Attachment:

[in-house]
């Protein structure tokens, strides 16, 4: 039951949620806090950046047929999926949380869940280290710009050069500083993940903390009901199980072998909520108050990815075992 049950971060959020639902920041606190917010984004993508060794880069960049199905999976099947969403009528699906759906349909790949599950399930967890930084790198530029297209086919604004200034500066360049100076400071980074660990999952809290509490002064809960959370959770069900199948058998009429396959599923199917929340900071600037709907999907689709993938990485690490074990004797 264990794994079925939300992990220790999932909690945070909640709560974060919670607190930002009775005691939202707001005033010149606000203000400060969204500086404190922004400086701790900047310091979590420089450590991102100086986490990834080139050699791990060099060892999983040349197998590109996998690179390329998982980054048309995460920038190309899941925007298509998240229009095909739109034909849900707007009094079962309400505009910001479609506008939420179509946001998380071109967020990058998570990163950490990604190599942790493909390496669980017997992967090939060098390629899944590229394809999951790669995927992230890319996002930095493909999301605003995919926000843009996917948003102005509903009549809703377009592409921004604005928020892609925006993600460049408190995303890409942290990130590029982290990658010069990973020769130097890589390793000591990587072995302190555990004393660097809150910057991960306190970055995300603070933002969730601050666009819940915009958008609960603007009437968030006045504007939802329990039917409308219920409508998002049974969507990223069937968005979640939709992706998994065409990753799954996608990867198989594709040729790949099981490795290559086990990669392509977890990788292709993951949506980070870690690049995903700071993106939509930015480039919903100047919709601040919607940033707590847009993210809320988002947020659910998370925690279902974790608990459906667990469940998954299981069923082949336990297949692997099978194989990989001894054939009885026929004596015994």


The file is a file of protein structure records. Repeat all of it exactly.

[in-house]
């Protein structure tokens, strides 16, 4: 039951949620806090950046047929999926949380869940280290710009050069500083993940903390009901199980072998909520108050990815075992 049950971060959020639902920041606190917010984004993508060794880069960049199905999976099947969403009528699906759906349909790949599950399930967890930084790198530029297209086919604004200034500066360049100076400071980074660990999952809290509490002064809960959370959770069900199948058998009429396959599923199917929340900071600037709907999907689709993938990485690490074990004797 264990794994079925939300992990220790999932909690945070909640709560974060919670607190930002009775005691939202707001005033010149606000203000400060969204500086404190922004400086701790900047310091979590420089450590991102100086986490990834080139050699791990060099060892999983040349197998590109996998690179390329998982980054048309995460920038190309899941925007298509998240229009095909739109034909849900707007009094079962309400505009910001479609506008939420179509946001998380071109967020990058998570990163950490990604190599942790493909390496669980017997992967090939060098390629899944590229394809999951790669995927992230890319996002930095493909999301605003995919926000843009996917948003102005509903009549809703377009592409921004604005928020892609925006993600460049408190995303890409942290990130590029982290990658010069990973020769130097890589390793000591990587072995302190555990004393660097809150910057991960306190970055995300603070933002969730601050666009819940915009958008609960603007009437968030006045504007939802329990039917409308219920409508998002049974969507990223069937968005979640939709992706998994065409990753799954996608990867198989594709040729790949099981490795290559086990990669392509977890990788292709993951949506980070870690690049995903700071993106939509930015480039919903100047919709601040919607940033707590847009993210809320988002947020659910998370925690279902974790608990459906667990469940998954299981069923082949336990297949692997099978194989990989001894054939009885026929004596015994």